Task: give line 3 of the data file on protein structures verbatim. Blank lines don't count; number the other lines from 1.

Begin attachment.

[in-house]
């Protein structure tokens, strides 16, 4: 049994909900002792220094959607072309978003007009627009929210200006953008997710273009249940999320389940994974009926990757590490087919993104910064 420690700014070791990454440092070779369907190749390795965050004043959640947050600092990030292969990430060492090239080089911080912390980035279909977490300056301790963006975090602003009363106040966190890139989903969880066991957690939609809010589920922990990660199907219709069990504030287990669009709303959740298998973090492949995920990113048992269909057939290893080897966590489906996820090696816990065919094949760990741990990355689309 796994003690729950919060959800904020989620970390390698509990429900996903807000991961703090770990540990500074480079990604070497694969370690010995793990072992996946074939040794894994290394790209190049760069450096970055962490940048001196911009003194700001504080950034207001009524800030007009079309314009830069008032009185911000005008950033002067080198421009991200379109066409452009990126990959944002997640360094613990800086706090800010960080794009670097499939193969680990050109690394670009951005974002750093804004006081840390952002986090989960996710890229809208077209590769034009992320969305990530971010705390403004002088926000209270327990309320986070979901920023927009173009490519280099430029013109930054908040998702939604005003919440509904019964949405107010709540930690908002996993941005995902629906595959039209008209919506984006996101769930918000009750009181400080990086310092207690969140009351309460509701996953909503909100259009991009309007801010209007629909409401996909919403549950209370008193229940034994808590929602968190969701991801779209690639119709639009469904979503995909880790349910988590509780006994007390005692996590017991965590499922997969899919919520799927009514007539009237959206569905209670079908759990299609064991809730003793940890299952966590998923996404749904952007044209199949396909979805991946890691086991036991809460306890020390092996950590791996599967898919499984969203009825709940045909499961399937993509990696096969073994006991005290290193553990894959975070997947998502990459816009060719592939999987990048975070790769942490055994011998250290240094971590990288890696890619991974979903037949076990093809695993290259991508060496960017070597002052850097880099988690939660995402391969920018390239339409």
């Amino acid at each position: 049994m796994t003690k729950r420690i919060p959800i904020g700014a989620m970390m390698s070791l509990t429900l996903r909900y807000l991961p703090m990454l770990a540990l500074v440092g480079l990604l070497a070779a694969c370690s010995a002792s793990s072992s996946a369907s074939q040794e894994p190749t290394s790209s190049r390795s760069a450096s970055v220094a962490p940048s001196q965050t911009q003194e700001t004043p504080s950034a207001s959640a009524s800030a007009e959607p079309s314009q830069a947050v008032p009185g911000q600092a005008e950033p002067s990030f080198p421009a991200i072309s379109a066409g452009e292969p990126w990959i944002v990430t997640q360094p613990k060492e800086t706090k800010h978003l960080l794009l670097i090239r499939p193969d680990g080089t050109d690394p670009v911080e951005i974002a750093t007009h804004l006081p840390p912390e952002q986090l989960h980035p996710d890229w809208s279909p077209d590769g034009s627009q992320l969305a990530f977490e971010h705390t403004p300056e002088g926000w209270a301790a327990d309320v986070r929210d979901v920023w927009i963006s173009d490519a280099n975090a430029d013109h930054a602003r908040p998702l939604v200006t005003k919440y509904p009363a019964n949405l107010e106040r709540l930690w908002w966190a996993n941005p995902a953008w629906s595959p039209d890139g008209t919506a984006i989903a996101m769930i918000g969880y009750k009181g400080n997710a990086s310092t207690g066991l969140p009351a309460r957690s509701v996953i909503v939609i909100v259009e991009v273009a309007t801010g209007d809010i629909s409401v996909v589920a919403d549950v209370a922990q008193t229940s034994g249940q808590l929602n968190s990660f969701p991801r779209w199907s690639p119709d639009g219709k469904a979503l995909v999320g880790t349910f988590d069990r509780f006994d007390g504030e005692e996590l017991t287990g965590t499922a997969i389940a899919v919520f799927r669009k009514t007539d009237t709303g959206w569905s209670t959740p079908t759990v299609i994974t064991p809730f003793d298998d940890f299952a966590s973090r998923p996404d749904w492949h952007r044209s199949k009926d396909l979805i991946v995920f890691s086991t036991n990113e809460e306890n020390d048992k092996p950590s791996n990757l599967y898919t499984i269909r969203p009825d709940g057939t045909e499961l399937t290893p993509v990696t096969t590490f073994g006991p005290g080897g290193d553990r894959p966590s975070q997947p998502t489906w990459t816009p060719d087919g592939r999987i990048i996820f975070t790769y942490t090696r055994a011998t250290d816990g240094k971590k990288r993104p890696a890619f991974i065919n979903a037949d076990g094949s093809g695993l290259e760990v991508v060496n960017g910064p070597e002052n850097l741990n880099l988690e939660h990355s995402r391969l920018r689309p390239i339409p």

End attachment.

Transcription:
């Amino acid at each position: 049994m796994t003690k729950r420690i919060p959800i904020g700014a989620m970390m390698s070791l509990t429900l996903r909900y807000l991961p703090m990454l770990a540990l500074v440092g480079l990604l070497a070779a694969c370690s010995a002792s793990s072992s996946a369907s074939q040794e894994p190749t290394s790209s190049r390795s760069a450096s970055v220094a962490p940048s001196q965050t911009q003194e700001t004043p504080s950034a207001s959640a009524s800030a007009e959607p079309s314009q830069a947050v008032p009185g911000q600092a005008e950033p002067s990030f080198p421009a991200i072309s379109a066409g452009e292969p990126w990959i944002v990430t997640q360094p613990k060492e800086t706090k800010h978003l960080l794009l670097i090239r499939p193969d680990g080089t050109d690394p670009v911080e951005i974002a750093t007009h804004l006081p840390p912390e952002q986090l989960h980035p996710d890229w809208s279909p077209d590769g034009s627009q992320l969305a990530f977490e971010h705390t403004p300056e002088g926000w209270a301790a327990d309320v986070r929210d979901v920023w927009i963006s173009d490519a280099n975090a430029d013109h930054a602003r908040p998702l939604v200006t005003k919440y509904p009363a019964n949405l107010e106040r709540l930690w908002w966190a996993n941005p995902a953008w629906s595959p039209d890139g008209t919506a984006i989903a996101m769930i918000g969880y009750k009181g400080n997710a990086s310092t207690g066991l969140p009351a309460r957690s509701v996953i909503v939609i909100v259009e991009v273009a309007t801010g209007d809010i629909s409401v996909v589920a919403d549950v209370a922990q008193t229940s034994g249940q808590l929602n968190s990660f969701p991801r779209w199907s690639p119709d639009g219709k469904a979503l995909v999320g880790t349910f988590d069990r509780f006994d007390g504030e005692e996590l017991t287990g965590t499922a997969i389940a899919v919520f799927r669009k009514t007539d009237t709303g959206w569905s209670t959740p079908t759990v299609i994974t064991p809730f003793d298998d940890f299952a966590s973090r998923p996404d749904w492949h952007r044209s199949k009926d396909l979805i991946v995920f890691s086991t036991n990113e809460e306890n020390d048992k092996p950590s791996n990757l599967y898919t499984i269909r969203p009825d709940g057939t045909e499961l399937t290893p993509v990696t096969t590490f073994g006991p005290g080897g290193d553990r894959p966590s975070q997947p998502t489906w990459t816009p060719d087919g592939r999987i990048i996820f975070t790769y942490t090696r055994a011998t250290d816990g240094k971590k990288r993104p890696a890619f991974i065919n979903a037949d076990g094949s093809g695993l290259e760990v991508v060496n960017g910064p070597e002052n850097l741990n880099l988690e939660h990355s995402r391969l920018r689309p390239i339409p």